The Covid-19 pandemic has shocked the Asia-Pacific region. The efforts to contain the virus spread led to a significant cutback of economic activity in most of the countries. We spoke to Flavia Cheong, Head of Equities Asia Pacific, Aberdeen Standard Investments, about the outlook for the region and where investors can find attractive opportunties despite these uncertain times.
AsiaFundManagers.com: Where should investors be looking to invest in the Asia Pacific region?
Flavia Cheong: Investors should differentiate on quality, by which we mean companies with strong balance sheets, low levels of debt and sustainable competitive advantages operating in sectors with structural growth prospects. They tend to be more resilient during downturns.
Go active! As financial distress exposes weaker firms, investors will need to assess opportunities stock by stock. It underlines why the second half of this year will be a time for active management. Passive funds can’t avoid weaker companies because they hold everything, good and bad.
Investors will need to study companies’ balance sheets, debt maturities, cash flows and the long-term sustainability of their strategy. Considering risks and opportunities around environment, social and governance (ESG) factors will also remain important.
We have found managements adept at addressing key risks and how to mitigate them are the ones that have avoided the blow-ups and created shareholder value. Owning quality remains the best way to mitigate risk, in our view. Good quality companies are also more likely consolidate market share at the expense of weaker players as the recovery progresses.
AsiaFundManagers.com: Do you think other broader global issue, such as COVID-19, will impact global investing?
Flavia Cheong: How the world deals with the pandemic is one issue – the longer the pandemic persists, the disruption will stymie recovery in the second half of 2020. A second wave of infections in countries where curbs were lifted too early remains a key risk.
A flare-up of US-China tensions (and run-up to the US presidential election this November) is another risk. While sustained stimuli from governments and central banks via fiscal and monetary will offer continued support to markets, investors should remain cautious.
So far, Asian policymakers have followed a ‘lite’ version of the advanced economy playbook. But the region’s central bankers have room to escalate their response because they don’t face the same constraints as other major economies (i.e. interest rates aren’t close to zero).
AsiaFundManagers.com: How are Asian equities responding to the current crisis?
Flavia Cheong: Asia Pacific equities have done surprisingly well since Q1, buoyed by stimulus measures. Last month (July), markets cheered the European Union’s agreement on a €750 billion recovery fund and the US government’s proposal of another US$1 trillion in stimulus. Rising vaccine hopes further lifted sentiment.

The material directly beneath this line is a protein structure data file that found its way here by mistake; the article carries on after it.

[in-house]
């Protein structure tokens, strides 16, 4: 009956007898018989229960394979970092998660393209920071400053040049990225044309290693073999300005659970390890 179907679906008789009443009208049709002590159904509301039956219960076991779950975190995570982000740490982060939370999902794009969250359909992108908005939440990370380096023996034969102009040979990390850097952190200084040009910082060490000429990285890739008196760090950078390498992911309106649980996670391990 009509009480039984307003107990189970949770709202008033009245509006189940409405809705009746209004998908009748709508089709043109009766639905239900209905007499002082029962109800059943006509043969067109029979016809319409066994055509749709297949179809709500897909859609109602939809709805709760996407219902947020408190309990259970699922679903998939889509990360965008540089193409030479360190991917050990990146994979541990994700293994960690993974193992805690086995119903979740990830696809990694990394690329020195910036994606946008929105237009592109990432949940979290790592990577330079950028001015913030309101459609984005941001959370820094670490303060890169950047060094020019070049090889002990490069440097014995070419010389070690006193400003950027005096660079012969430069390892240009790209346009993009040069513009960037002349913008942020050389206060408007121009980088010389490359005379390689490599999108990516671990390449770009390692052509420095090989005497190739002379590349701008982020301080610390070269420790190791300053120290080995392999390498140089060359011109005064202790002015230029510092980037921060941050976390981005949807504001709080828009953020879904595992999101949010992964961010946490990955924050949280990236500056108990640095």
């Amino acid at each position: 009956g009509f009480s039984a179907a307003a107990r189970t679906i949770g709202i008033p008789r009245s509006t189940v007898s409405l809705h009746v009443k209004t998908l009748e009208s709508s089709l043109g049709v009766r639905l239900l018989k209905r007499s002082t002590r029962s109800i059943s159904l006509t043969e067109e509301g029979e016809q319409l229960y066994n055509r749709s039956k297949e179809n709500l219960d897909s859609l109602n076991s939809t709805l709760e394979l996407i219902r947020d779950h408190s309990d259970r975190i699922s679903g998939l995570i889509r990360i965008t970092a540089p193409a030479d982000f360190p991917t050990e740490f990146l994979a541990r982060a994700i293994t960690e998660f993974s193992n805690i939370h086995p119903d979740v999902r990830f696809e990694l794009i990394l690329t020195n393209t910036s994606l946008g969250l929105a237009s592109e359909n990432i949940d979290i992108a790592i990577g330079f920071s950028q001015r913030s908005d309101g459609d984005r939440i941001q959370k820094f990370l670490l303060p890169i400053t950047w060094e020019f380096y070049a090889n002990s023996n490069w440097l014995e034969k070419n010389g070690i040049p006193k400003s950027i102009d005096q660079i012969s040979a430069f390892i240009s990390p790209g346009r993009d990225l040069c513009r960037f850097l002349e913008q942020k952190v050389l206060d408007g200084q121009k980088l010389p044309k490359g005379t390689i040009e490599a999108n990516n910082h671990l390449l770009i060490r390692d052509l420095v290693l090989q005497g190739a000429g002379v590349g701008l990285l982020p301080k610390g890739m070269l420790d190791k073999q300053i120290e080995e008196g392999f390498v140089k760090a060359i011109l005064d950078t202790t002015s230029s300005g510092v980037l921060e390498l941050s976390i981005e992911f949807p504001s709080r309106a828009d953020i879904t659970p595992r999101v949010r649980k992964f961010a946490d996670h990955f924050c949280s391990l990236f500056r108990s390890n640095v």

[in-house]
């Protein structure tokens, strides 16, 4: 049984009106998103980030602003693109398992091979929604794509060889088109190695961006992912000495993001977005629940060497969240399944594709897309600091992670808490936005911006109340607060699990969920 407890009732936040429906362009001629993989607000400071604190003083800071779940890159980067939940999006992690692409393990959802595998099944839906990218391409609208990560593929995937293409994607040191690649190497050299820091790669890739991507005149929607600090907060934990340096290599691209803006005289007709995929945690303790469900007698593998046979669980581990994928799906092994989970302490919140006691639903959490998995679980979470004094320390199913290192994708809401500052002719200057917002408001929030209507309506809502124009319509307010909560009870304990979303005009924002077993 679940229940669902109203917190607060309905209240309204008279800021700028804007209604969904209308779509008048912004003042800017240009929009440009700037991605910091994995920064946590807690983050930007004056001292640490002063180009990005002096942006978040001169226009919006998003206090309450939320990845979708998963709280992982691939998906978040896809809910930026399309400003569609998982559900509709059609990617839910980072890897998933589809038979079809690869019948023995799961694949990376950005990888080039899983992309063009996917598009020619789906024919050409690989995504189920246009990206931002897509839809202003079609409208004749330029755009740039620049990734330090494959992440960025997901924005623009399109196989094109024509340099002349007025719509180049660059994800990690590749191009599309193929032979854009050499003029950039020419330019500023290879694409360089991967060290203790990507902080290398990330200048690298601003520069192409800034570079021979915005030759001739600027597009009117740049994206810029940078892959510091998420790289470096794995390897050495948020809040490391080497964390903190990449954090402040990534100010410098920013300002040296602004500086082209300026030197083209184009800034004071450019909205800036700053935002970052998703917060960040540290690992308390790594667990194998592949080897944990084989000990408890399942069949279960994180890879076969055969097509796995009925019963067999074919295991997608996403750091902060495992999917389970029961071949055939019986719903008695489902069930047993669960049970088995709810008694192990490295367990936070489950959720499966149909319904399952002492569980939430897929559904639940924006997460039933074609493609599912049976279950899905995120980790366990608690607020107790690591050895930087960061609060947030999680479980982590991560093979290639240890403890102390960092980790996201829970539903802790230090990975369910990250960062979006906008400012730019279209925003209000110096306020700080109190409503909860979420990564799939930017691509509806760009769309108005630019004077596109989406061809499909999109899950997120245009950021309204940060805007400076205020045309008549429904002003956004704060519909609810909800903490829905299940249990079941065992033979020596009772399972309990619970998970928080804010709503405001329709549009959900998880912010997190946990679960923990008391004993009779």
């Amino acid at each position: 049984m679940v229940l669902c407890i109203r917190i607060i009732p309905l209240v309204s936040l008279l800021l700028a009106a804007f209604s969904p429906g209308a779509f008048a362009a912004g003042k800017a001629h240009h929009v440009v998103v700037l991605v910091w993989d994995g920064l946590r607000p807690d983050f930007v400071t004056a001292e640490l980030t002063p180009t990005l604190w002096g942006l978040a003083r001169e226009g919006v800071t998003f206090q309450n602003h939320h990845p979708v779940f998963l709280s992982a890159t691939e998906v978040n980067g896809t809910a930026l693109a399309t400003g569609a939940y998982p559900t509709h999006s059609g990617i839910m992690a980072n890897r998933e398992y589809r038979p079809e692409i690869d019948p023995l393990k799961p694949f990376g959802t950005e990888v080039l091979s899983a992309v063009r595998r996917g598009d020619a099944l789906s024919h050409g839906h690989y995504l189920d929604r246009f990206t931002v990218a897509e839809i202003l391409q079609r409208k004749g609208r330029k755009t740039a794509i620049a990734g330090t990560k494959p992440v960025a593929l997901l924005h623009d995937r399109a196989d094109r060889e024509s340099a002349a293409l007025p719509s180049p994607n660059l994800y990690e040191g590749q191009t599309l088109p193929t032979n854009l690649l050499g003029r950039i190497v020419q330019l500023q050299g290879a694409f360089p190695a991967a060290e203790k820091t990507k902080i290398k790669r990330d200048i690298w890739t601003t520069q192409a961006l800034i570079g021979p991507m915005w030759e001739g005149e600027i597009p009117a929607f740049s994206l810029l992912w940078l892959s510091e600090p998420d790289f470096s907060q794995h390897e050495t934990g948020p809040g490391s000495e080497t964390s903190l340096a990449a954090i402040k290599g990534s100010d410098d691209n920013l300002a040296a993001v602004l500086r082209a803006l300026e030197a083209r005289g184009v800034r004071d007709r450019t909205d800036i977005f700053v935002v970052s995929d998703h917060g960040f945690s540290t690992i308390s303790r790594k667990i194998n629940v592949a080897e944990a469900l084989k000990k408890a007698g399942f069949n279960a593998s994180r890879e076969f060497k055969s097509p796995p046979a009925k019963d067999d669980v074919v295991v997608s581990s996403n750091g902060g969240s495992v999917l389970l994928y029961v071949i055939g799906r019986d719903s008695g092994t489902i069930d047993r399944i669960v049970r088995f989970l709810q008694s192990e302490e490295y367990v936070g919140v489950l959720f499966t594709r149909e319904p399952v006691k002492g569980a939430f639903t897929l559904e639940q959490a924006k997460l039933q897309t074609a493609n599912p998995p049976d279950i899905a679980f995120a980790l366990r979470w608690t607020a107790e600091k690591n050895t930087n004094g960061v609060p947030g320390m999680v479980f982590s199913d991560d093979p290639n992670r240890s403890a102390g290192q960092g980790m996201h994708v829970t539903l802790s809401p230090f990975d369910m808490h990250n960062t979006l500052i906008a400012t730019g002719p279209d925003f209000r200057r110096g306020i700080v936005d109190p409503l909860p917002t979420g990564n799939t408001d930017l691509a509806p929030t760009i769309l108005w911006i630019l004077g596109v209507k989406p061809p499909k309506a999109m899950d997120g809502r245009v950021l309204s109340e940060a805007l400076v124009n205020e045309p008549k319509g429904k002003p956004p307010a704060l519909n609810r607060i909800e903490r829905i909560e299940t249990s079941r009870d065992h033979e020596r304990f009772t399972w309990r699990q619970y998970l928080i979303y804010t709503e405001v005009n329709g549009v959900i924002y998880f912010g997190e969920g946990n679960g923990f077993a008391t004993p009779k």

Nevertheless, a resurgence in Covid-19 infections in several countries raised concern that the fragile economic recovery could stall. Mounting global geopolitical risk also capped gains, as tensions rose between China and Australia, India and the US.
The tech-heavy Taiwan bourse led the region as technology stocks benefited from upbeat earnings results. Chipmakers Taiwan Semiconductor Manufacturing Co and Samsung Electronics were further boosted by US-based Intel’s plans to start outsourcing some production of its next-generation chips.
China was also one of the best performers, on the back of booming retail-investor interest and positive economic data, especially in industrial production. Chinese internet companies have benefitted from changing patterns of consumer spending during the pandemic (and even after restrictions were relaxed). More people working from home have driven demand for tech hardware and services such as cloud storage (benefiting data centres).
AsiaFundManagers.com: Where are the opportunities in Asian equities?
Flavia Cheong: Consumer discretionary stocks such as autos, retailers, travel and tourism have been hit hard. However, amid a gradual loosening of lockdown measures, we are seeing nascent signs of a recovery in demand in some markets.
Domestic flights have resumed in China, while certain retailers should continue to prosper as consumers stock up on electronics to facilitate working from home. E-commerce sales are also likely to remain resilient, although not for retailers that have been slow to embrace it.
We continue to like the technology sector, which remains underpinned by structural growth drivers such as cloud computing, data centres, 5G and digital interconnectivity. However, we are mindful that tech is becoming a politically sensitive issue in the run-up to the US election, amid disruptive pressure on Huawei and increasing friction between the US and China.
Otherwise, we also like premium consumption in segments such as health care, wealth management and insurance; and exposures to meet the region’s growing urbanisation and infrastructure needs.
ESG, and responsible investing, have become hot topics in recent years. This will become even more so as the coronavirus pandemic forces us to rethink our priorities when pursuing economic growth.
As governments around the world pledge trillions of dollars to support businesses and save jobs, this presents a one-in-a-million opportunity to make a substantial commitment towards a sustainable future.